Ned Foley has posted this draft on SSRN (forthcoming, Fordham Law Review). Here is the abstract:
For presidential elections, America needs a new National Primary, to be held in June. It would be an intermediate stage between, first, the state-based partisan primaries that start in January of a presidential election year and then, finally, the November general election. Any political party or independent candidate could qualify for the National Primary ballot by using a new internet-based system to gather electronic signatures from five percent of the national electorate. In this way, the National Primary would enable third-party and independent candidates to have a genuine chance to compete against the two major-party candidates without the risk of becoming spoilers, a risk that occurs now if they attract significant support in the November general election.
The National Primary would send two finalists on to the November ballot. The simplest and most familiar rule for this purpose would be to permit each voter to vote for one candidate on the National Primary ballot, and have the two candidates with the most votes move on to November. That rule, although significantly preferable to the current system because of its ability to avoid the spoiler problem, does not take advantage of alternatives that could be adopted at the same time as implementing the National Primary. One promising alternative would be to use an “OK” ballot, with which each voter could cast an “OK” vote for any of the candidates on the National Primary ballot whom the voter deems acceptable. The two candidates with the most “OK” votes would advance. A form of so-called Approval Voting, this “OK” ballot would enable a candidate who is the second choice of most voters, although not the first choice of most, to make it to the November election matchup. Similarly, if the National Primary in June had three candidates, with many voters viewing one of them especially unfavorably, these voters could use their “OK” votes to cast in effect a negative vote against the objectionable candidate. (They would do so by casting an “OK” vote for each of the other two candidates on the National Primary ballot.)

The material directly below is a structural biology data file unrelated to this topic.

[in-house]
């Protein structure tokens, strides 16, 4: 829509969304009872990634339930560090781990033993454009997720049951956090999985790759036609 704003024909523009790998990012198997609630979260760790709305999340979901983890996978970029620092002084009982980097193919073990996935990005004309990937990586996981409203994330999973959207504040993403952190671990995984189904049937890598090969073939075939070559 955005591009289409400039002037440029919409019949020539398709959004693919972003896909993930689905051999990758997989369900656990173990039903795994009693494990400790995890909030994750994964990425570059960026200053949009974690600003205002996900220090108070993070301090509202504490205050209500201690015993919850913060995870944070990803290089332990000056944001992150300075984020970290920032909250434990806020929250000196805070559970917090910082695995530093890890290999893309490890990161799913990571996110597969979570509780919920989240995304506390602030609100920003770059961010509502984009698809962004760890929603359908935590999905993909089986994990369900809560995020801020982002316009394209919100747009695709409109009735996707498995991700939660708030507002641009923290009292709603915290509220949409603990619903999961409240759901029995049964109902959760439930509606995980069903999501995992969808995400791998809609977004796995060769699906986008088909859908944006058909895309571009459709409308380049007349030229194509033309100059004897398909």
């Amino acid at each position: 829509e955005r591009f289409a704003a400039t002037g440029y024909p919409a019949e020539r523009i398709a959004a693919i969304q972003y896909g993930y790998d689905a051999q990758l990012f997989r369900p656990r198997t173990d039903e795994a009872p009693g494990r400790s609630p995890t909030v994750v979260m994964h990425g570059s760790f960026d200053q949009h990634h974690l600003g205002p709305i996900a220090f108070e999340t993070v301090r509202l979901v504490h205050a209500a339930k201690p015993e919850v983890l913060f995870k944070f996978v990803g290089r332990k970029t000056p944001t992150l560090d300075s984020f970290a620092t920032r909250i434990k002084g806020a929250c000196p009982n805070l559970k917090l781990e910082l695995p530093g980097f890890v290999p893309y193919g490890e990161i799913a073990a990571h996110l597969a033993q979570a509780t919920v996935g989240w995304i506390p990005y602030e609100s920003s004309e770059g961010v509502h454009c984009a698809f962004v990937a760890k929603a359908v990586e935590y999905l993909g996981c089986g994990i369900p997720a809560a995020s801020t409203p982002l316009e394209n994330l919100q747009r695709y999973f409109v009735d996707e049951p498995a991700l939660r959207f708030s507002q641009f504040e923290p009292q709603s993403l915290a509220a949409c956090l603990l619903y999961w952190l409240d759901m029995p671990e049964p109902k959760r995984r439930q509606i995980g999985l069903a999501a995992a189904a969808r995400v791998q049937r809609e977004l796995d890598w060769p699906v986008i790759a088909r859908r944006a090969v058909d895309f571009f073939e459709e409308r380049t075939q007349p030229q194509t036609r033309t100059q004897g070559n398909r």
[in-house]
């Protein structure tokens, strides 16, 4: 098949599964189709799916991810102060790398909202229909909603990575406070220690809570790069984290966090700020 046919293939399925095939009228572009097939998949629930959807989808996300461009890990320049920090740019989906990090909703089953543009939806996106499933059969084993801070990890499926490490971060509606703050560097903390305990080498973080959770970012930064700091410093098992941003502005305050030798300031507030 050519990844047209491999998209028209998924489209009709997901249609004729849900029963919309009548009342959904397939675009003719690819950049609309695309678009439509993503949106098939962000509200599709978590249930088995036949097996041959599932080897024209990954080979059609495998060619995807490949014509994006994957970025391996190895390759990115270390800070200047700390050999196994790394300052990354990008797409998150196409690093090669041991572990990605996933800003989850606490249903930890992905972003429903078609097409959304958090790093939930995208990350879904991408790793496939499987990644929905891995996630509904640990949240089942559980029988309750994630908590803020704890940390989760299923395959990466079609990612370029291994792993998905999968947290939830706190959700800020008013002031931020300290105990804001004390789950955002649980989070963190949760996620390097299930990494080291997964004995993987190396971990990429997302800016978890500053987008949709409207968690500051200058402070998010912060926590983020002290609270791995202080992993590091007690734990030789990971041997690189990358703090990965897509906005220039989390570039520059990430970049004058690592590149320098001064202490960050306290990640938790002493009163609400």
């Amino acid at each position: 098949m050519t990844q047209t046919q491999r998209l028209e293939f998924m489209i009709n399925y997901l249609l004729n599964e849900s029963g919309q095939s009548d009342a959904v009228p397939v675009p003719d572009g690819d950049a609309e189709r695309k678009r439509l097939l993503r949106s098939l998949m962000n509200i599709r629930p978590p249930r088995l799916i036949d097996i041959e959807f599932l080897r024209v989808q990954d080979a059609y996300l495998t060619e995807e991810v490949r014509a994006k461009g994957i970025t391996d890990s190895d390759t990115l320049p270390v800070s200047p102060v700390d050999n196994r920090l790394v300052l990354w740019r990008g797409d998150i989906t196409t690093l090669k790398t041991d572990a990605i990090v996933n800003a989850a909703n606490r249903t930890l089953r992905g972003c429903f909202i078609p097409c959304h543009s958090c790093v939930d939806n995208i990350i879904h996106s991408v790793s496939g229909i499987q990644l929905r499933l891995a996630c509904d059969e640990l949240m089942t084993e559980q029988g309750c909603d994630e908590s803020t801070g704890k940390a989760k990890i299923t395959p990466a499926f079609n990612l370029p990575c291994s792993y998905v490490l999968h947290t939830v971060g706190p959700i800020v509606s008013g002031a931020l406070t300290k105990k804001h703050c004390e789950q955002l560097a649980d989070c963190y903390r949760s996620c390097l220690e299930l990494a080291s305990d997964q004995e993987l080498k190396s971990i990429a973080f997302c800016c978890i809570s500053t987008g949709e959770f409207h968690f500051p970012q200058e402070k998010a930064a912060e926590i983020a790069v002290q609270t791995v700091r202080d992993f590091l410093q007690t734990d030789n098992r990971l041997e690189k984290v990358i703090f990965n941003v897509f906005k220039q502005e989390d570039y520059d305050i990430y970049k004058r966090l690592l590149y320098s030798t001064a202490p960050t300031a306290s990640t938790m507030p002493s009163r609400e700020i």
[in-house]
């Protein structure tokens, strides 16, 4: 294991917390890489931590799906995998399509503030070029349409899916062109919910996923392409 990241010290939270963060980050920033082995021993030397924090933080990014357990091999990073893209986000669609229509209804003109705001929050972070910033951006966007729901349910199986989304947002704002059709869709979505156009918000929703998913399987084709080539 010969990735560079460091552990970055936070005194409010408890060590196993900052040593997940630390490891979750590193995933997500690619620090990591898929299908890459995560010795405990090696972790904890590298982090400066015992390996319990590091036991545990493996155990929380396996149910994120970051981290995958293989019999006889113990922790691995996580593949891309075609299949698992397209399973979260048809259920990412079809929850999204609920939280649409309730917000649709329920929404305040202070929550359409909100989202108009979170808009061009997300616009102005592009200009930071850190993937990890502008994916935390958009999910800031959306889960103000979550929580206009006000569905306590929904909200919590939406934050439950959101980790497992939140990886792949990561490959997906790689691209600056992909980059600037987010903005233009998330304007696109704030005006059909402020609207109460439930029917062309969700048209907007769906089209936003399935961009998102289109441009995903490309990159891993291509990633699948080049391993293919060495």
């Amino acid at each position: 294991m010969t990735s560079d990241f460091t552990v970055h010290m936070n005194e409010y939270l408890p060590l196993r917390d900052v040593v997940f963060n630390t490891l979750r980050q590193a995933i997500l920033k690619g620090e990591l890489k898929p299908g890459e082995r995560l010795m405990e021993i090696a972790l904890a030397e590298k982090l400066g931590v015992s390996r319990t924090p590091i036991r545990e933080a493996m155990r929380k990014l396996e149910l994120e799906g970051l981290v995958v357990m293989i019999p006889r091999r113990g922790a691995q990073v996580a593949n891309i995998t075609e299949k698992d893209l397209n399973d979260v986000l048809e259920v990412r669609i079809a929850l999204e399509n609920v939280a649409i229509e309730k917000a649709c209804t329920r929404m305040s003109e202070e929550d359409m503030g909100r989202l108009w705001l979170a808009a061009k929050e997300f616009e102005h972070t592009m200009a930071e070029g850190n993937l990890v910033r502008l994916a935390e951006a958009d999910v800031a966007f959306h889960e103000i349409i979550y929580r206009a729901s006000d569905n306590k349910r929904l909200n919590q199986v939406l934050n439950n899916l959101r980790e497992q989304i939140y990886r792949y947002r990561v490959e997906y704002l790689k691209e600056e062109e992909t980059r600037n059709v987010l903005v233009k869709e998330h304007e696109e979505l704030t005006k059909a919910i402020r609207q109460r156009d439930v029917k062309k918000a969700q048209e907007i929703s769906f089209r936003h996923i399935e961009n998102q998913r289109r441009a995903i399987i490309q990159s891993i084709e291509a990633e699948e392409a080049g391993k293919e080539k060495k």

While history shows that this kind of National Primary would have been advantageous for the many past presidential elections that involved significant third-party or independent candidates, it would have been particularly advantageous in 2016, a year in which both major-party candidates were viewed unfavorably at unprecedented levels. The existing system made it exceedingly difficult to give the American electorate a realistic alternative to the two major-party nominees. Had this National Primary been in place, by contrast, it would have been easy for an independent or third-party candidate to come forward as a less unfavorable option.